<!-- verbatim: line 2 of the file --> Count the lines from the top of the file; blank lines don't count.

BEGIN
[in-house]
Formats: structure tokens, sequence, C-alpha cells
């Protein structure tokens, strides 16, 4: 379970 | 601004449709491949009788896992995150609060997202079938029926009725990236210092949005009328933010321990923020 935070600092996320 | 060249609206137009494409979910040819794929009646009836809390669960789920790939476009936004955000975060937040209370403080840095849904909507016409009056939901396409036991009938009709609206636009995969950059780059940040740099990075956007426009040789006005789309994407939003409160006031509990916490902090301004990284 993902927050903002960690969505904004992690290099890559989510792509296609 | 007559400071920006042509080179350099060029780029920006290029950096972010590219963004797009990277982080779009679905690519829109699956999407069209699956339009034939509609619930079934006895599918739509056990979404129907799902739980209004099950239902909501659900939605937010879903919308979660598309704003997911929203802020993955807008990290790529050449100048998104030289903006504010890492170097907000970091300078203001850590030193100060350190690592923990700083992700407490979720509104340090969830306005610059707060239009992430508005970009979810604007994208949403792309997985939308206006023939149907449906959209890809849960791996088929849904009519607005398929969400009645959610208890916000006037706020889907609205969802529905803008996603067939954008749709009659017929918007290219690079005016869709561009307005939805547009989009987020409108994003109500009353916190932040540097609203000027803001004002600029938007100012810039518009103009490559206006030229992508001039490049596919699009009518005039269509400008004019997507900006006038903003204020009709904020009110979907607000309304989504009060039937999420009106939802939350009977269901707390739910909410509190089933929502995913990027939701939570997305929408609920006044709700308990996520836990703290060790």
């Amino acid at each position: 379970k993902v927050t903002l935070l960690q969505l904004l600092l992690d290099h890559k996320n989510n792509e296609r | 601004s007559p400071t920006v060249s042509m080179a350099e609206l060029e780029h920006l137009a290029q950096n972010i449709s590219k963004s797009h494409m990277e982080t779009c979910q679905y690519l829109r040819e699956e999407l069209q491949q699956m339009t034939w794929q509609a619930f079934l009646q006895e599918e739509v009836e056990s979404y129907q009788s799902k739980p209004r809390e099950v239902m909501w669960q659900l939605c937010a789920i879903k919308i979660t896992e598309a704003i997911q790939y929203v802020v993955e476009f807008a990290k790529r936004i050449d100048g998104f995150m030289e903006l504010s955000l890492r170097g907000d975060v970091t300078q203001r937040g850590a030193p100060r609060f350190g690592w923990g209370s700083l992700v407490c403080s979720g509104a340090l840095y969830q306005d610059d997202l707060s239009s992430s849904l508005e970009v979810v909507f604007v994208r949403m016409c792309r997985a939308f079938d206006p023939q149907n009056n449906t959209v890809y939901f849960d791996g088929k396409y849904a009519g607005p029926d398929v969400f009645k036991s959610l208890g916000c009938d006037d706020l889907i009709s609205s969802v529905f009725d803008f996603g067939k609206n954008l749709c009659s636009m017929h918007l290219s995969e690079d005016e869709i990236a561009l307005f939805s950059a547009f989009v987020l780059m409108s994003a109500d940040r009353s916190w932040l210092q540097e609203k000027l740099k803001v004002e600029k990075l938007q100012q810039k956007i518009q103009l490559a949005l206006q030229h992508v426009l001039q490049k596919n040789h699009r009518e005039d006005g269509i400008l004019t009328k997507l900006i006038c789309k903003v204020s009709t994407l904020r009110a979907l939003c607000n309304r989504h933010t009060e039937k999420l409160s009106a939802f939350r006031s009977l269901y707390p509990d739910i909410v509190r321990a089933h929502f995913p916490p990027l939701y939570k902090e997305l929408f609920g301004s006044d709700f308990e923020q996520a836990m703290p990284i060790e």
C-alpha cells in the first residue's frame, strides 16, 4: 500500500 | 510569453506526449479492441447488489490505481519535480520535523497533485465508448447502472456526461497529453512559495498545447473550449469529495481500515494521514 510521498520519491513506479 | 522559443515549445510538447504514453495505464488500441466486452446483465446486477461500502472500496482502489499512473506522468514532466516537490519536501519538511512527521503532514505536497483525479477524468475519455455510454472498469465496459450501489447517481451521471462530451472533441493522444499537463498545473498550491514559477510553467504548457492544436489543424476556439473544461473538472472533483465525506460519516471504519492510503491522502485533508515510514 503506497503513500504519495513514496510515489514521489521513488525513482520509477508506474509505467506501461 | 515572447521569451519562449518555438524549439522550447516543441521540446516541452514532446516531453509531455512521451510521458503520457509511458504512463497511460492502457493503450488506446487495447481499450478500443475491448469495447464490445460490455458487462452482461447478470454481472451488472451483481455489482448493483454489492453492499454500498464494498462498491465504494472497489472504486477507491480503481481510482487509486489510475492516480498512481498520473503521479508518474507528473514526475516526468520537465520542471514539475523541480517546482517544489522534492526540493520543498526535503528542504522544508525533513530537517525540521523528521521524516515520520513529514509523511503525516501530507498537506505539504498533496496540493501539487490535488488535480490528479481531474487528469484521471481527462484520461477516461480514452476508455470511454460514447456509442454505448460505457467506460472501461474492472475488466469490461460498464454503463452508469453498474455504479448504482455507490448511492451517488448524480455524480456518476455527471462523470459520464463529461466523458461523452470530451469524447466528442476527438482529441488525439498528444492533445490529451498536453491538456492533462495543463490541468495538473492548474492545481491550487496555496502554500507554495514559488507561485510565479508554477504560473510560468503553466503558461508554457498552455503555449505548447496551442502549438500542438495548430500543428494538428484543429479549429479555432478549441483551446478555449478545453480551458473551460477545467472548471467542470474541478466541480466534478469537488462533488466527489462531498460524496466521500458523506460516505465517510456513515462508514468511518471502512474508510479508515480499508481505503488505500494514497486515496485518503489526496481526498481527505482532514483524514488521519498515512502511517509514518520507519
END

Formats: structure tokens, sequence, C-alpha cells